Yale Study Links High Levels of Depression, Anxiety and Suicidal Thoughts Among Seafarers

ship navigation bridge
Photo: d13 / Shutterstock

Nobody said that life at sea was supposed to be easy, but a new study by Yale University has identified worrying levels of depression, anxiety and suicidal thoughts among seafarers.

Commissioned by the ITF Seafarers’ Trust charity, the study is said to be the most authoritative and comprehensive survey of the state of seafarers’ mental health to date. It drew on a sample of more than 1,500 seafarers of different ranks, nationalities, vessel types, and flag states.

What the survey revealed was that a quarter of respondents had suffered depression, 17 percent had experienced anxiety and 20 percent had contemplated suicide or self-harm in just the previous two weeks from taking the study.

It also revealed for the first time a link between depression, anxiety and suicidal thoughts and a greater likelihood of injury and illness on board. Factors cited included lack of adequate training, an uncaring work environment, low job satisfaction, and existing medical conditions.

Significantly, the study also linked violence and bullying as contributing to poor mental health. Of note, seafarers from the Philippines and Eastern Europe were four times as likely to report having experienced or witnessed violence as those from Western Europe.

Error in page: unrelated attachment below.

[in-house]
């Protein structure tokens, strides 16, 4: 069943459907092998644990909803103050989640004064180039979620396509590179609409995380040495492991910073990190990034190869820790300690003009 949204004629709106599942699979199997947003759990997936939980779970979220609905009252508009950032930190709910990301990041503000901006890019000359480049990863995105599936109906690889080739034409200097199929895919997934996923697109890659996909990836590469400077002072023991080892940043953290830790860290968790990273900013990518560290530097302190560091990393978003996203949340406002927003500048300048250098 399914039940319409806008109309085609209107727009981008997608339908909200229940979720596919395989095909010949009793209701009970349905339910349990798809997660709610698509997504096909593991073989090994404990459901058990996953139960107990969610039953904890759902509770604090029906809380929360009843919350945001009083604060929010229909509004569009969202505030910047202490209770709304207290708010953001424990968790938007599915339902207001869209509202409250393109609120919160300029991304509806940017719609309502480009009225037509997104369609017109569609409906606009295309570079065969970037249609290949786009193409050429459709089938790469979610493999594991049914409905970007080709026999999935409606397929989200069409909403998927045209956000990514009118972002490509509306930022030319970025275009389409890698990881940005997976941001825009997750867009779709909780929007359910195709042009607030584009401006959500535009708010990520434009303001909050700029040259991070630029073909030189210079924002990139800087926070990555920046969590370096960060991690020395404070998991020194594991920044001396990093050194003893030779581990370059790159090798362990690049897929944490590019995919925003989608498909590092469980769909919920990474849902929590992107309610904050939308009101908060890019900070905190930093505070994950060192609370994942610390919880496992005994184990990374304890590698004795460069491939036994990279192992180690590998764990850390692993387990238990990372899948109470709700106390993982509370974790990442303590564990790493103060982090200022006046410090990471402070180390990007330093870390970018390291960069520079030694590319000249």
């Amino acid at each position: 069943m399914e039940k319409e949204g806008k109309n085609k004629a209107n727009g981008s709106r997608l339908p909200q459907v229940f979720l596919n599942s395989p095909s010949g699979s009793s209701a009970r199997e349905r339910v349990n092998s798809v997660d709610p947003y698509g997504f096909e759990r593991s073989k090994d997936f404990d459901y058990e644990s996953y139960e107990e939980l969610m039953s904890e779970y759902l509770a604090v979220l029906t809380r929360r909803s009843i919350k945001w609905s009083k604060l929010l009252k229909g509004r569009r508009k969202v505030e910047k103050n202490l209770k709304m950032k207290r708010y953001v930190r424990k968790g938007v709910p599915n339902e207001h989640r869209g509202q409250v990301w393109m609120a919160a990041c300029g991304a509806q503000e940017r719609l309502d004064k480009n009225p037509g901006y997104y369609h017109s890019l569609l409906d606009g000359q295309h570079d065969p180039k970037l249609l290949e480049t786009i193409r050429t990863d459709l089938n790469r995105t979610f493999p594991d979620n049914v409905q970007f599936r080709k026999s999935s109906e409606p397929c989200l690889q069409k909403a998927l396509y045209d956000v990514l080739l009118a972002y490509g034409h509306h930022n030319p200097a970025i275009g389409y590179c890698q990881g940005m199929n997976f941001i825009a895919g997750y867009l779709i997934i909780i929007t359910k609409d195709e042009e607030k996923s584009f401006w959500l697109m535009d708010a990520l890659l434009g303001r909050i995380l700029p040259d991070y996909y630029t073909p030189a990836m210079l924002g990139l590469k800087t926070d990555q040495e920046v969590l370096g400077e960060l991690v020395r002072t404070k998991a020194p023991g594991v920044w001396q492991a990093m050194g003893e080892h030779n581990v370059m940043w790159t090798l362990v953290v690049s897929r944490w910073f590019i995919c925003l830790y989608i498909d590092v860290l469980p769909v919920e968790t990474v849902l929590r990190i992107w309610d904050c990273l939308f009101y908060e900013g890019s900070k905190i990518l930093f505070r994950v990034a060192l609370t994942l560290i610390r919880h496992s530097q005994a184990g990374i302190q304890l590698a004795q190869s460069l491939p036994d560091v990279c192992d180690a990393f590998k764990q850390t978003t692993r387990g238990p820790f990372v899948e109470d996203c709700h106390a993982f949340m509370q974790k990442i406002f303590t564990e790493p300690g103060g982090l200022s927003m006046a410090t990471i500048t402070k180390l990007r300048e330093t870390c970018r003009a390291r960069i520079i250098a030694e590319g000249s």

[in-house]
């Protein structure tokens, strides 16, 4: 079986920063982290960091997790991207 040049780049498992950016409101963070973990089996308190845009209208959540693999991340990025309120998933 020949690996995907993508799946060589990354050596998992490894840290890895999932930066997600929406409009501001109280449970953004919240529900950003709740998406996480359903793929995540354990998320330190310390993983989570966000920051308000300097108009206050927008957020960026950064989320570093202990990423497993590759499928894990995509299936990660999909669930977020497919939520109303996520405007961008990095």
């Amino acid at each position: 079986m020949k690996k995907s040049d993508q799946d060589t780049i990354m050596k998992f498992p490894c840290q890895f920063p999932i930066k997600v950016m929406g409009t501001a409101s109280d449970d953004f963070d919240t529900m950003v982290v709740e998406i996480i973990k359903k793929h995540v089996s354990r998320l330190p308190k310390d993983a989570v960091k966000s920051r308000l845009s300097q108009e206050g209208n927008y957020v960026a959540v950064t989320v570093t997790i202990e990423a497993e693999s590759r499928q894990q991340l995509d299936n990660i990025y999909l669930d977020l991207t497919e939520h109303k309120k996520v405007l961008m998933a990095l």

While the results of the study are worrying, the good news is that with proper support the mental health issues identified in the study are for the most part treatable.

“The more we talk about mental health, the more we reduce the stigma associated with it,” said Dave Heindel, Chair of the Seafarers’ Trust. “This report really helps us to understand the contributing factors and provides a basis for demanding some fundamental changes in the way the shipping industry operates.”

The study’s lead author, Dr Rafael Lefkowitz, personally briefed the ITF Seafarers’ Committee on the findings of the study.

“It was a sobering occasion; the gravity of his team’s discoveries is evident,” said Heindel. “They should be taken as a call to action by everyone in the shipping industry. For our part, the ITF and the representatives of its worldwide maritime union affiliates gathered here today have pledged to share these findings as widely as possible in order to draw attention to this until now hidden problem – as well as to use them to lobby the industry for system changes to the working environment onboard ships.”

To minimize impacts on mental health, the study listed a number of recommendations for maritime training institutes, companies, employers, P&I clubs and trade unions, such as enhanced support, de-stigmatizing mental health issues, and recognizing and addressing the need for interventions to address workplace violence.

“The lives of seafarers are known to be tough. This study shows them to be generally healthy and resilient but subject to massive pressures that are, for the most part, manageable. This issue of violence on board is, however, very disturbing and warrants further investigation,” commented Katie Higginbottom, Head of the Seafarers’ Trust.

The study, Seafarer Mental Health Study 2019, can be found here